An Australian couple take a sailing trip in the Pacific to forget about a terrible accident. While on the open sea, in dead calm, they come across a ship with one survivor who is not at all what he seems. Written by
Loring Holden <firstname.lastname@example.org>
Slow-burning and well-acted, sure to give you both thrills and chills.
After reading the plot for Dead Calm I was expecting an edge-of-your-seat boat massacre thriller, and in a sense that's exactly what Dead Calm is. I was always on the edge of my seat, anxious to know what would happen next and terrified for the characters in their respective situations, but there was much less violence than I was expecting. And I'm not complaining. Most of the violence is implied rather than shown, and the movie not only deals with physical abuse but emotional and mental abuse as well. The story is basically that this couple goes out to sea on a getaway to forget about a recent tragedy, and while they're out in the middle of the ocean they encounter a strange boat and a strange man who claims that his crew was killed by food poisoning. The way the pieces come together is very satisfying, especially when the truth slowly reveals itself and both the husband and wife are going through equally scary dilemmas as this stranger is roaming freely around their boat.
The acting is really what sells this movie. A boat movie with only three characters can get boring quickly, but thanks to the cast, I was totally in it. Sam Neil is separated from the others for a good amount of the film, but when he needs to shine, he does. The anchors of this movie are Nicole Kidman and Billy Zane. Kidman is excellent as the emotionally distraught wife who is doing everything she can to keep it together while desperately trying outsmart the stranger. Billy Zane had me worried for a bit - I could tell he was acting, and at times he was a bit cartoonish, but by the end you come to realize that the character is an absolute nutcase so his erratic acting makes sense. You're not sure if he's just a guy who had a rough week, or a sympathetic victim of circumstance, or a straight up maniacal psychopath. This uncertainty helps keep the thriller afloat (yeah) and keeps you anxious to see whatever happens next.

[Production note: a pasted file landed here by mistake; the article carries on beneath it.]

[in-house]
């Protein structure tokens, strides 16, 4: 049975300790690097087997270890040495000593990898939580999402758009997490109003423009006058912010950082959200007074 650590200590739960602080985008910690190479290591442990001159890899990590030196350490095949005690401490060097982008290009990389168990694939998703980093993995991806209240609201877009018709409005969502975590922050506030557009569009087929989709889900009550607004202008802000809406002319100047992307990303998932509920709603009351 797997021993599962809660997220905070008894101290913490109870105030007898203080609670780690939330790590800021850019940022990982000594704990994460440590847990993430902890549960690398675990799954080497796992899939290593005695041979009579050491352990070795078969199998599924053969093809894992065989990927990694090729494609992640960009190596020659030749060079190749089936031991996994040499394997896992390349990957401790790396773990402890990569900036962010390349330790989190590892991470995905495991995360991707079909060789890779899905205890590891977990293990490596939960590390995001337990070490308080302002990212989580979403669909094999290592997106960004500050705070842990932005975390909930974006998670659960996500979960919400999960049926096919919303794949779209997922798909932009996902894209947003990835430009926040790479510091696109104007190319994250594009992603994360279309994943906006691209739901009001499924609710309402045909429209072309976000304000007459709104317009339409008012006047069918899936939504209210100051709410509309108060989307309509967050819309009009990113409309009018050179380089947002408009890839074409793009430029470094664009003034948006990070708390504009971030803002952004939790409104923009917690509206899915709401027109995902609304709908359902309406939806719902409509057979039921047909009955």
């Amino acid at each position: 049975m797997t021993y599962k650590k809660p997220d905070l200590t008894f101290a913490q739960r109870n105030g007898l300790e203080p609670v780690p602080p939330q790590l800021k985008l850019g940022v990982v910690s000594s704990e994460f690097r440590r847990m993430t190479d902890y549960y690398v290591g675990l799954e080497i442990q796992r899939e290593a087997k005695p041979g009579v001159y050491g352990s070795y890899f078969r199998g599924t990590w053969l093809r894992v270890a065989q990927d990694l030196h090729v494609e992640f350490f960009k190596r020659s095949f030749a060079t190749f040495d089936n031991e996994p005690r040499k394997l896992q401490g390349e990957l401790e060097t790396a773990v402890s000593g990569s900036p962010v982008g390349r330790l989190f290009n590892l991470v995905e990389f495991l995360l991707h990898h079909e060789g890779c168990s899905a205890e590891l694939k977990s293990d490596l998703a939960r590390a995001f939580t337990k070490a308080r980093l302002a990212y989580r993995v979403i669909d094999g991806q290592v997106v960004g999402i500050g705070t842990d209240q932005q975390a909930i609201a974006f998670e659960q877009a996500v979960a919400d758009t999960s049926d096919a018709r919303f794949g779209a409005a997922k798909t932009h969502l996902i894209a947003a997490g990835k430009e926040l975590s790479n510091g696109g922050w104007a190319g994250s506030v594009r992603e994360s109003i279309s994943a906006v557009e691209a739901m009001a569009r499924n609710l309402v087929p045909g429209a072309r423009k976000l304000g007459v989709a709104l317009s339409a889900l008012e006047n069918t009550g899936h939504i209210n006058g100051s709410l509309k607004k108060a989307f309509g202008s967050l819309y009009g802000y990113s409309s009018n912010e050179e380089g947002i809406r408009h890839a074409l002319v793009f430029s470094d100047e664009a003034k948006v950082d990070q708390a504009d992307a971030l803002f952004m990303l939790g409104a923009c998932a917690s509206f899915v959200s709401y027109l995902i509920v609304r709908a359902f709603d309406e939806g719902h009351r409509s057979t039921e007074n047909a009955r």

The only real complaint I have about Dead Calm is that it does get a little slow at times. It's very atmospheric and moody for a majority of the film and there's no problem with that, but I couldn't help but be distracted during some of the longer quiet moments. Regardless, it all builds up to the movie's exciting climax which doesn't disappoint. The music is great as well - haunting and subtle. Keep in mind Dead Calm is not a jump-scare type of horror thriller. It's slow-paced, grounded and completely plausible, which for me is the scariest kind.
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